I have zero connection with the source material – a series of children’s books by Norman Bridwell – and the general look of the thing seemed kind of meh. The titular Big Red Dog’s CGI rendering looked a bit off. I’m no hater of kiddie flicks, but this one seemed a bit blasé. The director hadn’t made a feature since an “Alvin & the Chipmunks” sequel six years ago.

And yet, I still wanted to see it, for reasons that I myself still don’t quite understand.

As it turns out, “Clifford the Big Red Dog” – which did a simultaneous release in theaters and on streaming via Paramount+ – manages to be quite entertaining despite the fact that I was pretty much justified in my concerns. It does have a so-so look, with the occasional unsettling venture into the uncanny valley. The messaging is standard-issue kid movie stuff. The direction was workmanlike at best and the story makes very little sense if you think about it for even a moment.

I still had fun. Do I feel great about that fact? Not particularly. But I did. And while you may not, I’m betting your kids will.

Published in Movies

Remember when “Home Alone” was the biggest box office success of the early ‘90s?

It’s easy to forget, what with its nigh-ubiquity on the airwaves during the holiday season, but when the Chris Columbus-helmed, Macauley Culkin-led film hit screens back in mid-November of 1990, it was a massive hit. Like, nearly half-a-billion worldwide box office massive. It spawned a couple of sequels, etc. You know the drill.

So it only makes sense that, in this era of reboots and remakes, prequels and sequels, that we’d be revisiting that particular piece of intellectual property.

And so we get “Home Sweet Home Alone,” streaming exclusively on Disney+. Technically, the film – directed by Dan Mazer – is a sequel, with a couple of very deliberate nods to the original, but in terms of the way it feels, it’s more of a remake, with a slightly different set of circumstances overlaid atop the same story beats with which we are all familiar.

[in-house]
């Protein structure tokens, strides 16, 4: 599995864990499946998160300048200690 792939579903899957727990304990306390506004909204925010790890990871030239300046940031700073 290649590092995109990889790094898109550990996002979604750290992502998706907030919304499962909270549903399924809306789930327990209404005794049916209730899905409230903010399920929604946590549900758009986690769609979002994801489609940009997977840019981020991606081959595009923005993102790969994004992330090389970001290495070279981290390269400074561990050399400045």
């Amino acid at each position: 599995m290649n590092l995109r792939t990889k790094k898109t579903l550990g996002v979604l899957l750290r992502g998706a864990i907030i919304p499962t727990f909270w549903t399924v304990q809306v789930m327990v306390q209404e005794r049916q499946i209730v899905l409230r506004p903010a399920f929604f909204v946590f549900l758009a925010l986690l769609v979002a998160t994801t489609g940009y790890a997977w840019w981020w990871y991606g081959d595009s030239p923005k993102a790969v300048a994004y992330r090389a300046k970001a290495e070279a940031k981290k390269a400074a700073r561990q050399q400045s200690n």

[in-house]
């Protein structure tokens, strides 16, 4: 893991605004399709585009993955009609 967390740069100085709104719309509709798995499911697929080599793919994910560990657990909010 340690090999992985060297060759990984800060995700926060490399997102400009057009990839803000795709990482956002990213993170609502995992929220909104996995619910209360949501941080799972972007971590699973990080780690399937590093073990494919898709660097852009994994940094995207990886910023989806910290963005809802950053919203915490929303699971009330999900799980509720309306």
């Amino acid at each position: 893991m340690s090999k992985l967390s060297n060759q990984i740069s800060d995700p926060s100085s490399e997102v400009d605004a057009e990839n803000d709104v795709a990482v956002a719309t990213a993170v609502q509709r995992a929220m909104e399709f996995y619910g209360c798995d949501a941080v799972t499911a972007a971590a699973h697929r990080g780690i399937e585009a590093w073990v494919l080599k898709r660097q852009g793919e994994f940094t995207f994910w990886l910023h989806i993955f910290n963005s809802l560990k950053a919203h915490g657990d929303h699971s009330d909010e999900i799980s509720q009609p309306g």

It doesn’t really work.

Now, it isn’t terrible – the sheer talent of the cast ensures a fairly high floor – but the film itself can’t really push beyond that baseline level of performance competency. The elements of the experience that aren’t utterly rehashed feel bloated and padded, a series of plot points intended to get us to the slapstick lunacy that also seem to meander toward their destination with little to no urgency. The end result is a movie that labors toward a payoff that ultimately isn’t really worth the time spend to get there.

Published in Movies

The relationship we as a society have with technology is a fraught one. Striking the balance between the digital and analog worlds is difficult – particularly for young people, whose relationship with tech and social media and all that those things entail is especially complex.

Complex enough that perhaps a well-meaning animated family film isn’t the best method of exploring it, perhaps?

Still, that’s what we get with “Ron’s Gone Wrong,” the new computer-animated film from 20th Century Studios. The story of a young man and his burgeoning friendship with a ubiquitous piece of technology, tech whose malfunctions and idiosyncrasies make it more capable of meaningful engagement than any amount of careful planning.

In essence, the bugs become features.

With an excellent voice cast led by Jack Dylan Grazer, Zach Galifinakis and others, “Ron’s Gone Wrong” is a pleasant enough diversion, though it never delves as deep into the issues it purports to explore as you might like. It wants to be thoughtful and entertaining, but it ultimately proves more successful at the latter than the former.

Published in Movies

Anyone who’s paid even a little attention to popular culture in the past few years has a pretty good sense of what Lin-Manuel Miranda brings to the table. Between the filmed version of his musical triumph “Hamilton” last year and the movie adaptation of his previous work “In the Heights,” we’ve gotten a lot of Lin-Manuel.

But what if I told you you could have even more? Specifically, an animated musical about a singing kinkajou?

Yeah, I’m into it too.

“Vivo,” from Sony Animation, is currently streaming in Netflix. Directed by Kirk DeMicco and Brandon Jeffords from a screenplay by DeMicco and Quiara Alegria Hudes – not to mention original songs by Miranda – it’s a charming and heartfelt story about the lengths to which we will go to do right by the people who mean the most to us.

The animation is lovely, with some wonderful stylistic flourishes, and the narrative is sweetly simple. The film also features a strong voice cast, led by Miranda as the titular Vivo, and you only need to hear a few bars of the opening number to be VERY aware of who wrote the songs. With themes of love – both romantic and familial – and the difficulty of loss, it is a movie that offers all-ages appeal.